Future War: Reborn initially released on mobile devices back in early 2016 to a relatively lukewarm reception, which begs the question, why bring it to console? Recent mobile to console releases have taught us one thing, a game needs to stand out on the original platform if it expects to be taken seriously on the latter. Blue Angels Aerobatic Flight Simulator is a prime example of this. Whilst Future War: Reborn may well indeed be cut from an entirely different cloth, the same concept can be applied here. Future War: Reborn certainly seems slightly appealing on paper, but the reality here is that that alone is nowhere near enough to save this game from its cheap nature.
The story isn’t much to write home about. The game is set in the future, a time in which the planet has gone to shit and all that remains are hordes of undead mutations roaming the land. You take on the roll of a Genome Fighter that’s tasked with defending the human race, one blood-soaked shot at a time. It’s your typical post apocalyptic plot, one I might add that’s been done countless times before to a much better extent. There aren’t any major differences between this game and its mobile counterpart, save the removal of microtransactions, sharper visuals, and an altered control setup. If you’ve played the original version you’re not missing out on anything by skipping it this time. In fact the same can be said if you never got around to playing the original game, because it’s just not that compelling.
The game is described as a third-person twin stick shooter but it’s actually closer to a top-down twin stick shooter than a TPS. It’s very easy to pick up and play thanks to the simplistic control scheme, with movement tethered to one stick and firing tethered to the other. You’ll also be utilizing attacks that are mapped to specific buttons, but outside of that, there’s little else you’ll need to keep on top of. Your Genome Fighter has the ability to purchase and upgrade a total of six gun types, ranging from lasers to assault rifles. Rounding that off is the added capability of being able to enjoy features such as titans and auto-cannons for a secondary attack. Safe to say that you have enough tools at your disposal to wipe out anything that stands in your way.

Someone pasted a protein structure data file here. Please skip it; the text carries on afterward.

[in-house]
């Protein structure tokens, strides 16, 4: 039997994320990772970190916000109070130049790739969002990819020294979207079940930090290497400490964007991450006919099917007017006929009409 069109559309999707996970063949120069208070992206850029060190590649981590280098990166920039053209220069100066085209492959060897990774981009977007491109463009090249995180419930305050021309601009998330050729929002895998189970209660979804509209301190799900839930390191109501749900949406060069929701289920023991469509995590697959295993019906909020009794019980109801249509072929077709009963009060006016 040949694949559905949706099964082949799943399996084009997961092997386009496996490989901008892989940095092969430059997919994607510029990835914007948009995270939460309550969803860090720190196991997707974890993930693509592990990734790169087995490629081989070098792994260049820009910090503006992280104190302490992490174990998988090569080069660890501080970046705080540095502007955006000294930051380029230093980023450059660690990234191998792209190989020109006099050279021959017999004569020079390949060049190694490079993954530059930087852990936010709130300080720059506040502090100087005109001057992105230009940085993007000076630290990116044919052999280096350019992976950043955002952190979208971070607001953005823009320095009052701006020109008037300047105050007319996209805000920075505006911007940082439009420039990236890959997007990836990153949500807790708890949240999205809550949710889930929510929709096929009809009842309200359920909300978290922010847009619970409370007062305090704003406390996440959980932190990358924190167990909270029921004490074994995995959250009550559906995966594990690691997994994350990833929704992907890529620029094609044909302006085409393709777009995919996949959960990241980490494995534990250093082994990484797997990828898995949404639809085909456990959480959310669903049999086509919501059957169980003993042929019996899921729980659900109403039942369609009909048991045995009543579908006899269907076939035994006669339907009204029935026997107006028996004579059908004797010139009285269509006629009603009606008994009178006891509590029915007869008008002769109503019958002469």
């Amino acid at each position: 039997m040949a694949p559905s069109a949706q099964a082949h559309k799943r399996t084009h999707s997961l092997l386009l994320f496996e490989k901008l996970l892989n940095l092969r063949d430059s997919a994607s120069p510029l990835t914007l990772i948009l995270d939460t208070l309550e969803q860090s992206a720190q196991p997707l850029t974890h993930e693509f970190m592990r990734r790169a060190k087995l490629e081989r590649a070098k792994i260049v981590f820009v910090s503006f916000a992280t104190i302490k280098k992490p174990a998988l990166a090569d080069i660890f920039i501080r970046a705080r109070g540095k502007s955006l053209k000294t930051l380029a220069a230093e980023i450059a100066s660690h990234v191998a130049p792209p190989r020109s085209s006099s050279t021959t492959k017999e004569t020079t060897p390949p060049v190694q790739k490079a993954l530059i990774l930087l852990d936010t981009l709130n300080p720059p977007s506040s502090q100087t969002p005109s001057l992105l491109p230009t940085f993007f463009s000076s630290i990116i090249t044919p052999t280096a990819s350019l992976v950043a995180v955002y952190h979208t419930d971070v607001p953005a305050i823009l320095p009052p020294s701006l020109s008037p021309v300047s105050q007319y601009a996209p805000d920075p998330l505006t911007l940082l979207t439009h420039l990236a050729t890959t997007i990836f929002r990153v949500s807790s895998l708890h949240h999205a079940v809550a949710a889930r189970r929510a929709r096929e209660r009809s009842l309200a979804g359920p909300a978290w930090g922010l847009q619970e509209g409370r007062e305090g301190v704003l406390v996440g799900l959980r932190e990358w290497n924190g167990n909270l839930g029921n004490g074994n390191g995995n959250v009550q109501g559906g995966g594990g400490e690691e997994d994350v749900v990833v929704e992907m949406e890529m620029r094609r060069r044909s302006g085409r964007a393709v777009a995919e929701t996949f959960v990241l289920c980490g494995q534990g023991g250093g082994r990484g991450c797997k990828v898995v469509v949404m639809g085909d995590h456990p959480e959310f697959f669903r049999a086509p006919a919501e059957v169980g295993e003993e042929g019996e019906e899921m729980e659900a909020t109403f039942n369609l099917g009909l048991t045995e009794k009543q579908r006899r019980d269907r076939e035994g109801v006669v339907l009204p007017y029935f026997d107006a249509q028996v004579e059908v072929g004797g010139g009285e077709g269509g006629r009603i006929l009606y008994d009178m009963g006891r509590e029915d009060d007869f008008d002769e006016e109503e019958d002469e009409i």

The question here is whether or not you can endure the sloppy presentation long enough to care. It didn’t take long at all to suss this game out as a cheap cash cow. As aforementioned, barely anything has been done to ensure that this game suits console play. Screen hogging layouts are present periodically, with some missions even overlaying large dialogue boxes in the center of the screen. The problem this creates is that nine times out of ten, the enemies will spawn near your location, forcing you to dance around the dialogue box if you want to withdraw the mission intel. It’s not a major gripe but it’s certainly something that stood out for me throughout the entirety of play.